RMI Records is proud to announce the release of Reach Out, the first full album by The Envisage Collective. This modern, soulful collection of acoustic jazz highlights the diverse approaches of the group’s composers, unified by fire, sensitivity, and especially their shared commitment to a better world.
Envisage Collective was formed in 2012 by saxophonist Kris Allen, vibraphonist Chris Dingman, and pianist Noah Baerman, initially in partnership with tenor saxophonist Jimmy Greene and drummer Johnathan Blake, all bandleader-composers with established track records of making music explicitly inspired by the world around them, whether social causes or personal journeys. Initially dubbing the assemblage the Jazz Samaritan Alliance, they committed to gathering to create original music that would shine a light on causes important to them. They began performing in 2014, as well as appearing together on several tracks from Baerman’s 2014 release Ripples. Bassist Ike Sturm became a regular participant that year, and 2017 and 2018 marked their first performances with trumpeter Nadje Noordhuis and drummer Allan Mednard, respectively.
In early 2019 the group gathered to record an album’s worth of compositions generated for three concerts in partnership with Asylum Hill Congregational Church’s Music for Humanity series in Hartford, CT. While they have also performed these at more traditional jazz venues in New York and elsewhere in the Northeast, these concerts were special opportunities for the group to deepen its broader mission, with the events raising money for local charities connected to the compositions’ subject matter, including food justice, domestic violence, and healthcare access.
The emotionally arresting music at once displays the group’s unity and the members’ distinctive musical personalities. Dingman’s triumphant title track opens the album with an exclamation point amidst his characteristic harmonic warmth, and features the first of numerous powerful solos by him and Allen. His anthemic “Wish,” meanwhile, is comparatively simple and gives the band lots of room to musically and emotionally inhabit the piece’s inspiring and melodically infectious theme. Allen’s two compositional contributions, “Malta House” and “Habitat” both shout out charitable organizations important to him while displaying his intricate compositional voice, integrating all members of the band with interlocking rhythms and lines that coalesce in surprising ways, while providing the musicians with a variety of settings for their improvisations and conversations. As on the other compositions, Mednard’s irrepressible percussive energy lifts up Baerman’s two pieces, the gnarly “Omnivore’s Dilemma,” inspired conceptually by the work of the author Michael Pollan, and “Step on a Crack,” addressing the topic of healthcare insecurity. These compositions evoke the harmonic and rhythmic crunch of Booker Little juxtaposed against grooves and melodies reminiscent of Stevie Wonder in the former case and Art Blakey in the latter.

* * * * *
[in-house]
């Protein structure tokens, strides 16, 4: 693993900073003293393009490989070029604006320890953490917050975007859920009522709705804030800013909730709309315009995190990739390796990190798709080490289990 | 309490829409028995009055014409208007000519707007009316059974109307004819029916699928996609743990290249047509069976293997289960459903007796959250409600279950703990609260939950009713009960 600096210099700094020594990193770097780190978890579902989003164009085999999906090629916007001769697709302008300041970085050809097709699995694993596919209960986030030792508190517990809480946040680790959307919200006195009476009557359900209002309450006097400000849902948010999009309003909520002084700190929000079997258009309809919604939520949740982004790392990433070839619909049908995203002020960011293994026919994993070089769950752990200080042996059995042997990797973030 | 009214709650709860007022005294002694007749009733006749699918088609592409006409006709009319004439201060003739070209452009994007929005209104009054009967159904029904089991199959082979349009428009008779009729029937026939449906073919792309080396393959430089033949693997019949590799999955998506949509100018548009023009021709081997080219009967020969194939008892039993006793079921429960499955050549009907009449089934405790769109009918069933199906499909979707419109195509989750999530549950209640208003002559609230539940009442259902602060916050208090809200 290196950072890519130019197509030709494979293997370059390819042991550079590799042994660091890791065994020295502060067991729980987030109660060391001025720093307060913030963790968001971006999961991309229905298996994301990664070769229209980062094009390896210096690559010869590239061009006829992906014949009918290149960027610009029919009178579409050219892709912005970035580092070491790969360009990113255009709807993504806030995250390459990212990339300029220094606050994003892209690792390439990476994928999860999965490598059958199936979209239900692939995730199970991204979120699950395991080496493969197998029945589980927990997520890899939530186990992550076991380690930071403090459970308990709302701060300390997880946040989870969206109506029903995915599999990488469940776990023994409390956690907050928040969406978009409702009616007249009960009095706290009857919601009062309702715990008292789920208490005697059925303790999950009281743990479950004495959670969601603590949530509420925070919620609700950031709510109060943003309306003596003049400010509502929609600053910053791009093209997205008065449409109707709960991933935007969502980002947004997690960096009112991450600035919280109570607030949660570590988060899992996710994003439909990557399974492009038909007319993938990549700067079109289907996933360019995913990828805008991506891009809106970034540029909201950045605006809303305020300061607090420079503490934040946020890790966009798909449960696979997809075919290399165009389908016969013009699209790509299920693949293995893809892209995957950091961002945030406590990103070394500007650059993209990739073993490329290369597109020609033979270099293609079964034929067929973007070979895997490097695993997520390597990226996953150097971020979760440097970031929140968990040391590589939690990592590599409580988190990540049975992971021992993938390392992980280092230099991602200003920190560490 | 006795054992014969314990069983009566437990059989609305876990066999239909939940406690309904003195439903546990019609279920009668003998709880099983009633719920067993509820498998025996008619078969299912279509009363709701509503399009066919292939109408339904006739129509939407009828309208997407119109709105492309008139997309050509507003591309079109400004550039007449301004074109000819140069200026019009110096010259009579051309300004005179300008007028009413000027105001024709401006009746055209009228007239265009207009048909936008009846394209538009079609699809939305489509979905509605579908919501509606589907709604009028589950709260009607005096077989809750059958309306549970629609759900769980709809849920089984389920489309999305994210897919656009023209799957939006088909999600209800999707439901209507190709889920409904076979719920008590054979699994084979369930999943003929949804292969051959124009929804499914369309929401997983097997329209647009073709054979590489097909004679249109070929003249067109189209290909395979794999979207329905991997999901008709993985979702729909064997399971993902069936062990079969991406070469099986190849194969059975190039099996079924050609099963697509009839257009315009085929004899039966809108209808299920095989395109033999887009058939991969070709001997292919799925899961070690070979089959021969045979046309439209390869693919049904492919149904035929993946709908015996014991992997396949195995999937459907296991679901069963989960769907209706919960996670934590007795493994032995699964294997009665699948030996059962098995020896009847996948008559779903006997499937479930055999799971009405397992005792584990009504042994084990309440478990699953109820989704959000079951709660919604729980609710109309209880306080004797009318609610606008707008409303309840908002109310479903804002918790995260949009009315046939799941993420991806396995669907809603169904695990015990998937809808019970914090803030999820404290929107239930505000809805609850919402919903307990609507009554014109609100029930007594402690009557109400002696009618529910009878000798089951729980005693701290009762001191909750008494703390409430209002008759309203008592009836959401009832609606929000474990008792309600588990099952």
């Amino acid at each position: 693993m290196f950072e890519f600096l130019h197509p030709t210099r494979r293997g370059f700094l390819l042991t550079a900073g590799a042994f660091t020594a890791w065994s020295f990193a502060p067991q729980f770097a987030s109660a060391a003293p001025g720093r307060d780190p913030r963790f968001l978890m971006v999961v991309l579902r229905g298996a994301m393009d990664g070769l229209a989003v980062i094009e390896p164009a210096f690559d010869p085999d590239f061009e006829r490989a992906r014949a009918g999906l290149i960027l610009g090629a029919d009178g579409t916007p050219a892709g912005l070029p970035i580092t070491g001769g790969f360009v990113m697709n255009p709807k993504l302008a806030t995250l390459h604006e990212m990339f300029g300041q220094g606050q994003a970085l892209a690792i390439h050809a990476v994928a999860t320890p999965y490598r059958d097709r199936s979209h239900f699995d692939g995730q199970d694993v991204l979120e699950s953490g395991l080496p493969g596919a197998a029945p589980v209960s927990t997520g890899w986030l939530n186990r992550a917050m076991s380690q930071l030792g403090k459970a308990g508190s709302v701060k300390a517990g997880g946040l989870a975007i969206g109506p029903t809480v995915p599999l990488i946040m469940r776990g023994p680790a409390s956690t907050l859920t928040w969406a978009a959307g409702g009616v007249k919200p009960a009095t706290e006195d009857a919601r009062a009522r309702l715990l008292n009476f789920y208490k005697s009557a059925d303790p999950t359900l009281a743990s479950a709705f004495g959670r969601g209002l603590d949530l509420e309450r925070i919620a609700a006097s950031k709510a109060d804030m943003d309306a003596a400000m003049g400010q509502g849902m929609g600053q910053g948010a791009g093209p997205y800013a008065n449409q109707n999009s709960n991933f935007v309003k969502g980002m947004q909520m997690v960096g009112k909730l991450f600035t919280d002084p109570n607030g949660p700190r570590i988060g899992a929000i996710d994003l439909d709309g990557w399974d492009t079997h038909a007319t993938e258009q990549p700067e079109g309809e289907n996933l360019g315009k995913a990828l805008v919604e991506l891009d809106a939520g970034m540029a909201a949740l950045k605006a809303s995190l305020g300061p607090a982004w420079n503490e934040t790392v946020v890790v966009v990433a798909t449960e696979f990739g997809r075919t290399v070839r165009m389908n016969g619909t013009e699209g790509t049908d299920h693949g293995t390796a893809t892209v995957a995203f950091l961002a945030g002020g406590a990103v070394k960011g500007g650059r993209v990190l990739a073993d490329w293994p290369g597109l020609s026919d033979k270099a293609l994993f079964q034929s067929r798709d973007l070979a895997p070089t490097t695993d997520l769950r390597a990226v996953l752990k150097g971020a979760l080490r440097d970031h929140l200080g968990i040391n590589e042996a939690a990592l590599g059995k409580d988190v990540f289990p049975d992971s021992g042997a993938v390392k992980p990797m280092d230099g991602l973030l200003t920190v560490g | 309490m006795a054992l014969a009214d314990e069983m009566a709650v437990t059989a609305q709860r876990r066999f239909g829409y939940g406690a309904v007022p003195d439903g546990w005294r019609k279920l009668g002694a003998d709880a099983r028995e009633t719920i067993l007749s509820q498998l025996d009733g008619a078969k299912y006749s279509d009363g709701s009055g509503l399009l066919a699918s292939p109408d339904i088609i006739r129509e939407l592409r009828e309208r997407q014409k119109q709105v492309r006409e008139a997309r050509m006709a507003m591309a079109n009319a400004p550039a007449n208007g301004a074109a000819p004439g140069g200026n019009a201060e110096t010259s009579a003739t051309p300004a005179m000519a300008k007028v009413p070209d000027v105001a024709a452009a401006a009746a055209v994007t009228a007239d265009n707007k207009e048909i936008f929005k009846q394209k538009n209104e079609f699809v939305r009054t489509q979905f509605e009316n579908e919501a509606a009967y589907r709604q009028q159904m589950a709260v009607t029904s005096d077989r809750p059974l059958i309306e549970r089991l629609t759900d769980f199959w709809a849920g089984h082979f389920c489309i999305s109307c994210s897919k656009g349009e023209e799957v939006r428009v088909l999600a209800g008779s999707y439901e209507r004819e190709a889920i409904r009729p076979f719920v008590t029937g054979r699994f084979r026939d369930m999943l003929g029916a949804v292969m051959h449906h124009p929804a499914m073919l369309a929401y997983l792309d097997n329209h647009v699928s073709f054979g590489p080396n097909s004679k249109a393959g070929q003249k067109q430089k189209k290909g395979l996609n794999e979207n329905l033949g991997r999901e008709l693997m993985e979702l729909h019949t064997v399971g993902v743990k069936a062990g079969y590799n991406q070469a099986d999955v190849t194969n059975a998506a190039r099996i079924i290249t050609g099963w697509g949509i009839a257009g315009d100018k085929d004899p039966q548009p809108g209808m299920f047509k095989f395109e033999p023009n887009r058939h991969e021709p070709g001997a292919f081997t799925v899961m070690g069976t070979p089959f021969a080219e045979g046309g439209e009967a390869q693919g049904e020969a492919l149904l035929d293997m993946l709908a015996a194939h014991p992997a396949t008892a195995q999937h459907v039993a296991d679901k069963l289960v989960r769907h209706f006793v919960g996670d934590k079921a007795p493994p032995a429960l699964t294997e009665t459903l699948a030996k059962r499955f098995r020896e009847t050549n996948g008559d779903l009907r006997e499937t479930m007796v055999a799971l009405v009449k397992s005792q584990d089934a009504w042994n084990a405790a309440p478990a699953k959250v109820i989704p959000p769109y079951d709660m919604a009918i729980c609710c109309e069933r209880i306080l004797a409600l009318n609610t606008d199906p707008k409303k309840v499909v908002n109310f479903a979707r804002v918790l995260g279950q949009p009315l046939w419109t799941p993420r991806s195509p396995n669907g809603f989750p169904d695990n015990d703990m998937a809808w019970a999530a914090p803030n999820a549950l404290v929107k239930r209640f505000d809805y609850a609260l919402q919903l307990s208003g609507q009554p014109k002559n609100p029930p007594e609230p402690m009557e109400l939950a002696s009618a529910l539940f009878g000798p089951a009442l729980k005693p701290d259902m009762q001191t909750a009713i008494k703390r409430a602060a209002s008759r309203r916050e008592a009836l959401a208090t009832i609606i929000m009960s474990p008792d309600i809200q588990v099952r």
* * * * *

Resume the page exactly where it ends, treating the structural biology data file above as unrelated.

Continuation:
Sturm’s “Envisage,” which inspired the group’s name change, builds a melodic web atop his full-bodied acoustic bass, with a mix of stark melodic directness and metric and contrapuntal complexity reminiscent of his work as a bandleader and as Music Director for Jazz at Saint Peter’s Church in Manhattan. Noordhuis’s “The Closer” puts a fitting bow on the program, displaying her distinctive melodic sense and warm flugelhorn over a subtly funky groove. Throughout, the group’s interplay brings them to a variety of musical places, some of them raucous and some tender and intimate.
The commitment to causes that binds them together in this configuration ultimately serves to add a layer of inspiration both in the music and in their sense of purpose as a unit, and while the music stands on its own, that inspiration shines through on this chapter in the group’s development.